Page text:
What we know

  • Indigenous young people are significantly over-represented in the Australian juvenile criminal justice system.
  • Multiple risk factors have been identified as contributing to this over-representation, including the chronic social and economic disadvantage experienced by Indigenous Australians and the ongoing impact of historical events such as colonisation and the ‘Stolen Generation’.
  • The Royal Commission into Aboriginal Deaths in Custody (Johnston 1991) found that Indigenous people of all ages were over-represented in custodial deaths due to their being over-represented at all stages of the criminal justice system.

What works

There is a little rigorous research and evaluation evidence to show whether prevention and early intervention programs are working to reduce the over-representation of Indigenous young people in the criminal justice system. Few programs have been comprehensively evaluated and shown to be effective. Despite this, promising practices identified in evaluations include:

  • programs that are designed for the right participants and address identified risk factors
  • adequately resourced interventions that are based on clear program logic
  • family-based programs, including behavioural parent training
  • community involvement and engagement (including Indigenous-specific programs where possible)
  • cultural appropriateness and cultural competence at all levels of program design and delivery

Law and justice: prevention and early intervention programs for Indigenous youth

  • effective collaboration across organisations and between Indigenous and non-Indigenous individuals and communities
  • addressing multiple and complex needs by adopting a holistic and comprehensive approach.

What doesn’t work

It is difficult to assess and identify exactly what it is that is not working in the prevention and early intervention programs that target young people in Indigenous communities. Barriers to the effectiveness of such programs that have been highlighted in the research include:

  • interventions that fail to integrate and actively engage with local Indigenous people at all stages (including development, implementation and evaluation)
  • interventions that fail to take into account and target the multiple and complex issues that lead to offending (for example, alcohol and substance misuse, unemployment, lack of education)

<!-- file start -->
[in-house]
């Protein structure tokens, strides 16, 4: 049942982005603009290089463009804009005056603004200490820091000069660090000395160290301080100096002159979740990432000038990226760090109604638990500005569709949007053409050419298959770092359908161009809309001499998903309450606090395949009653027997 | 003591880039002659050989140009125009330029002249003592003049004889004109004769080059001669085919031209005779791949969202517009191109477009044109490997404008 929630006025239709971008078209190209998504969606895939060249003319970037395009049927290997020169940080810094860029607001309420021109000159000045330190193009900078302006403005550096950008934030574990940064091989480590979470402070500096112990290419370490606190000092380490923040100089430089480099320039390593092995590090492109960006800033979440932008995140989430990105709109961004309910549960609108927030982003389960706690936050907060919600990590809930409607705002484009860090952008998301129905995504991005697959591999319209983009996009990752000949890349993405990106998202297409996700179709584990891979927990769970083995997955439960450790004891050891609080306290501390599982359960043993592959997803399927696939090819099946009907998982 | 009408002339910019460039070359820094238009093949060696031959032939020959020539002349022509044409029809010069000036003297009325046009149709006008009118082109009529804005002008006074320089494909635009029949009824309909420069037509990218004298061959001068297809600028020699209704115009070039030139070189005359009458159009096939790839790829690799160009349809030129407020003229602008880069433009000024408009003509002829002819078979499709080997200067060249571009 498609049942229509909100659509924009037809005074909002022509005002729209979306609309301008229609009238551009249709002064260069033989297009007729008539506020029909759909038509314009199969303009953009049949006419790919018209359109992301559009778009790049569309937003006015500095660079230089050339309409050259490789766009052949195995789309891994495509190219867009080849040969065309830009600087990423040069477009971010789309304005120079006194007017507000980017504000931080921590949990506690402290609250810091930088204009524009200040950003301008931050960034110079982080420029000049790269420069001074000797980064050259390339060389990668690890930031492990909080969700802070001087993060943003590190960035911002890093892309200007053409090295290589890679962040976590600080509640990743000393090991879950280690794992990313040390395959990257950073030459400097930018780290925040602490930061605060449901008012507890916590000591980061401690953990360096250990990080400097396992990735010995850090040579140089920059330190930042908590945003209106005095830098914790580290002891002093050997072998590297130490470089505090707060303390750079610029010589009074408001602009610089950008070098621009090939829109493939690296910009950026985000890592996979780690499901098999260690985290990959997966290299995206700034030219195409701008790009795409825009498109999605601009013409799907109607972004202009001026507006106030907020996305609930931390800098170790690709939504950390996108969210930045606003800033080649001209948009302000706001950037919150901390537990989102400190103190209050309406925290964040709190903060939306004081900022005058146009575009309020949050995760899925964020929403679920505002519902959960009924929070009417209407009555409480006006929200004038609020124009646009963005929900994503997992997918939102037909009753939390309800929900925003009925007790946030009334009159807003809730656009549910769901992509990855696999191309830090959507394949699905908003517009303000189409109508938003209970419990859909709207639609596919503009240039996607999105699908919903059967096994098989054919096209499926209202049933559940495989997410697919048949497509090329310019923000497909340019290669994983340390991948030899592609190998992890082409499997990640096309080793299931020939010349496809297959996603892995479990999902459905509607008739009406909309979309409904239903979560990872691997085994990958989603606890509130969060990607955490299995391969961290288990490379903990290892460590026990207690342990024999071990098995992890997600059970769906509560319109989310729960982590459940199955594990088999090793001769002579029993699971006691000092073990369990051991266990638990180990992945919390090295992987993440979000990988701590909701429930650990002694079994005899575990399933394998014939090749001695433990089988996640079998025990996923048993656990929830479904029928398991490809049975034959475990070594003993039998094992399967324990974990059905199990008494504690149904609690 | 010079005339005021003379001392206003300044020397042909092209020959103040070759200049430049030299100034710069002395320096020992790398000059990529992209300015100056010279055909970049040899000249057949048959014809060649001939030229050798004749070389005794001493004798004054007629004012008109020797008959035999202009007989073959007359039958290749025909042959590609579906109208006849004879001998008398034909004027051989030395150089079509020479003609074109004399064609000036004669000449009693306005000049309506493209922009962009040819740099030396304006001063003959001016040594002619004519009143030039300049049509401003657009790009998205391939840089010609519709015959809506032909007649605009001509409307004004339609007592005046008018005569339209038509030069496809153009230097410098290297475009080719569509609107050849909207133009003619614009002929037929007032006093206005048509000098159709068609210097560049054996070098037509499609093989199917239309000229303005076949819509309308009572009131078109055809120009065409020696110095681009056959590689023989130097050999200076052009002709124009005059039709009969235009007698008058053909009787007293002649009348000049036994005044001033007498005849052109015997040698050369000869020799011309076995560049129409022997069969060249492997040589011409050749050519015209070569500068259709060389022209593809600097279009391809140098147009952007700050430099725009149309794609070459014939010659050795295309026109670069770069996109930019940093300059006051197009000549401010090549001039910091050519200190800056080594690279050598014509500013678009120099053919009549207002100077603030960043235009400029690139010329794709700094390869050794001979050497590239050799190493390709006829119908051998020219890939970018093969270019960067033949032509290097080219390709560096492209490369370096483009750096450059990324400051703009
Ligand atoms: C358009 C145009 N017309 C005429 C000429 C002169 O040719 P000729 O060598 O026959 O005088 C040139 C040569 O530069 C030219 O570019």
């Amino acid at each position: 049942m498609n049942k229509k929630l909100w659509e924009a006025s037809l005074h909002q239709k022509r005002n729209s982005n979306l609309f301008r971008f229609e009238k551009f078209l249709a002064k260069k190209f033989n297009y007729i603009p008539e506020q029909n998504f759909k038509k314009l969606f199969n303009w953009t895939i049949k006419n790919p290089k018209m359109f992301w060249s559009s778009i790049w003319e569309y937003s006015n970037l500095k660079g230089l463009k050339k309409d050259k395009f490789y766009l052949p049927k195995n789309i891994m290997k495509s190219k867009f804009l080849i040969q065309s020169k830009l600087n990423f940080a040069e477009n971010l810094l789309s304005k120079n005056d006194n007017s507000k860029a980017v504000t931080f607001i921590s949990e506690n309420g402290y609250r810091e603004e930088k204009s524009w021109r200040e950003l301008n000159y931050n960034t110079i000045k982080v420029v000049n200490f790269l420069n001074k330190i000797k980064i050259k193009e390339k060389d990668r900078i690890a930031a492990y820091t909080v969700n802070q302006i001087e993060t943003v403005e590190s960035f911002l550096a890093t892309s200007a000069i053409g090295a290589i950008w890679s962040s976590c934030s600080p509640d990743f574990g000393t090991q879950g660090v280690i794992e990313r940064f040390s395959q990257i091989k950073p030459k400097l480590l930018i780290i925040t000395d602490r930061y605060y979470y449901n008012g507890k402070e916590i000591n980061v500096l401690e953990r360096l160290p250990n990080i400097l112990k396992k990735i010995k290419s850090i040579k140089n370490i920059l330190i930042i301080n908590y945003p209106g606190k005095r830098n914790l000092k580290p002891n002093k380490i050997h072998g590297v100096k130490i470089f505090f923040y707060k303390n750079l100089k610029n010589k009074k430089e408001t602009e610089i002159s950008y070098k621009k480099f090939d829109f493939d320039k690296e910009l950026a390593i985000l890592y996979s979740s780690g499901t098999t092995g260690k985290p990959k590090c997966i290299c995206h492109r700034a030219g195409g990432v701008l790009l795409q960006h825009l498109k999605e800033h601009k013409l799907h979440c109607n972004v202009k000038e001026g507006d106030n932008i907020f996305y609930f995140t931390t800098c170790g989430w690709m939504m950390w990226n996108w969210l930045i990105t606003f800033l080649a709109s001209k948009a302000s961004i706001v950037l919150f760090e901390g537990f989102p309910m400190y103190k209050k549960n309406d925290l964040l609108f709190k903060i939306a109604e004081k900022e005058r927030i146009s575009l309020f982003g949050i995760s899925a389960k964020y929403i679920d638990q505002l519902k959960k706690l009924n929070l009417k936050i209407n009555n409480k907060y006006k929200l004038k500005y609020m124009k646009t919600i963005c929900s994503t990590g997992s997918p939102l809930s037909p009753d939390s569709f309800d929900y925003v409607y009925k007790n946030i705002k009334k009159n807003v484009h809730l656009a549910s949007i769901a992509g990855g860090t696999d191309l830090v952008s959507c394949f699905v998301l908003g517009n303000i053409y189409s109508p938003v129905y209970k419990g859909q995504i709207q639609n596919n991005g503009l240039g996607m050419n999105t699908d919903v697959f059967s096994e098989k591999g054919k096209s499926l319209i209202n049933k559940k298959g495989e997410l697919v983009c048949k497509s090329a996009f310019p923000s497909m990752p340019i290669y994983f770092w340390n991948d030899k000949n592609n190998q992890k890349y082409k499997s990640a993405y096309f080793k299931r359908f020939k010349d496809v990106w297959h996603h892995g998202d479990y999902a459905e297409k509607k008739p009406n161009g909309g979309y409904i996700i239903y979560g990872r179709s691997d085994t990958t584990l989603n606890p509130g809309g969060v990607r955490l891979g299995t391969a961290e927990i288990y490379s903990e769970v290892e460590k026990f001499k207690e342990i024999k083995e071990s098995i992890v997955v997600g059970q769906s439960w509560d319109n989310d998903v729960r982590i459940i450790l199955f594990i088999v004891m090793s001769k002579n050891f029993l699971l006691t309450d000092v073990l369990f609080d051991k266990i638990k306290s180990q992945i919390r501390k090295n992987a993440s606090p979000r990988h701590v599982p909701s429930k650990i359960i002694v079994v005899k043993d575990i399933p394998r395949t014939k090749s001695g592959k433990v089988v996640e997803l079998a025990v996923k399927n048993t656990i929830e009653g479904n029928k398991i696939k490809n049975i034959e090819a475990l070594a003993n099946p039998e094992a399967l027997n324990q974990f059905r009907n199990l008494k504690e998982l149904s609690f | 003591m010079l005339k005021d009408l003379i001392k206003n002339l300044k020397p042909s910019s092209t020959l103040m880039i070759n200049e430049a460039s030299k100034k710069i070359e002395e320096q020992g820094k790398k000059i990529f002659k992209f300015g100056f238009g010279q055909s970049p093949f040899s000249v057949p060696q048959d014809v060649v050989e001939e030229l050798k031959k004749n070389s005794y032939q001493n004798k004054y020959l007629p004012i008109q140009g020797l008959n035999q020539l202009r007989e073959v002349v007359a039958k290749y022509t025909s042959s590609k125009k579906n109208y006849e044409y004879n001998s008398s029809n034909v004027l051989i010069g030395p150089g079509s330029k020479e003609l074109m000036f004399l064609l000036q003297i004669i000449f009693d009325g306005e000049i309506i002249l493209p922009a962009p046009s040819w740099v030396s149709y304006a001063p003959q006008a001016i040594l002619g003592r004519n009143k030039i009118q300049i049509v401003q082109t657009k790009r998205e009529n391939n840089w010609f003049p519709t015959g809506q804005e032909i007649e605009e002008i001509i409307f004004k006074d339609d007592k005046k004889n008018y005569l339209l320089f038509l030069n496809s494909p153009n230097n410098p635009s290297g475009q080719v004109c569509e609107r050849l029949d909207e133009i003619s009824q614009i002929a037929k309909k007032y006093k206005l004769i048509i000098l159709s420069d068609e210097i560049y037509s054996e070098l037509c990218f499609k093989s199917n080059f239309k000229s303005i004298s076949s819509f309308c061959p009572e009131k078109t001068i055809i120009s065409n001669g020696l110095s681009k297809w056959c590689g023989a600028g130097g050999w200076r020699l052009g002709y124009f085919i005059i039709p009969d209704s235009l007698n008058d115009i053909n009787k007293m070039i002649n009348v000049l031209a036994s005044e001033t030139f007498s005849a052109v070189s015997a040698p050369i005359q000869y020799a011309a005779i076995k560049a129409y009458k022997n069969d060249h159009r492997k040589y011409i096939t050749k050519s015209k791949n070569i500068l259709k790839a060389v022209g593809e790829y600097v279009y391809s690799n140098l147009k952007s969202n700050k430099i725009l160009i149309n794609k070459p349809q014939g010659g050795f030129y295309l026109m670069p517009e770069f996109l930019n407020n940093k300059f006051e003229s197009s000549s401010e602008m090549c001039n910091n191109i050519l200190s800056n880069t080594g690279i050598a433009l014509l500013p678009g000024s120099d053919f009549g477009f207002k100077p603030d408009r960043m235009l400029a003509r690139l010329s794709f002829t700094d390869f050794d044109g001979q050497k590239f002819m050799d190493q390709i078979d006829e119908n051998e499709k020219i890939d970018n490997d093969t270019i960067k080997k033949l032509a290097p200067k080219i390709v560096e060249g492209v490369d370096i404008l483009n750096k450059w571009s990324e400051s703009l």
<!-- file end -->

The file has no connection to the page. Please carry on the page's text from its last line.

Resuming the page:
• low levels of funding and staff resourcing that can limit the reach and effects of intervention programs.

What we don’t know

There is little empirical information about the effectiveness of either non-Indigenous specific (mainstream) or Indigenous-specific prevention and early intervention programs that address criminal justice system involvement. Although some programs have been implemented, only a small proportion of these have been evaluated, and there have been problems with the design and implementation of evaluations that do exist. Areas that require further in-depth research and evaluation include the following:

  • How do Indigenous participants fare in mainstream programs? Often, the outcomes for Indigenous participants are not measured or recorded separately from non-Indigenous participants, so it is difficult to substantiate the usefulness and suitability of programs that are designed specifically for Indigenous young people.
  • How sustainable are the outcomes, particularly the long-term outcomes? This requires much more rigorous data collection at all phases of program development, implementation and evaluation.
  • Is collaborative case management in youth crime prevention and reduction programs effective for Indigenous young people?
  • How effective are structured, cognitive behavioural programs based on ‘Western’ psychological theories— such as aggression replacement training—for Indigenous young people?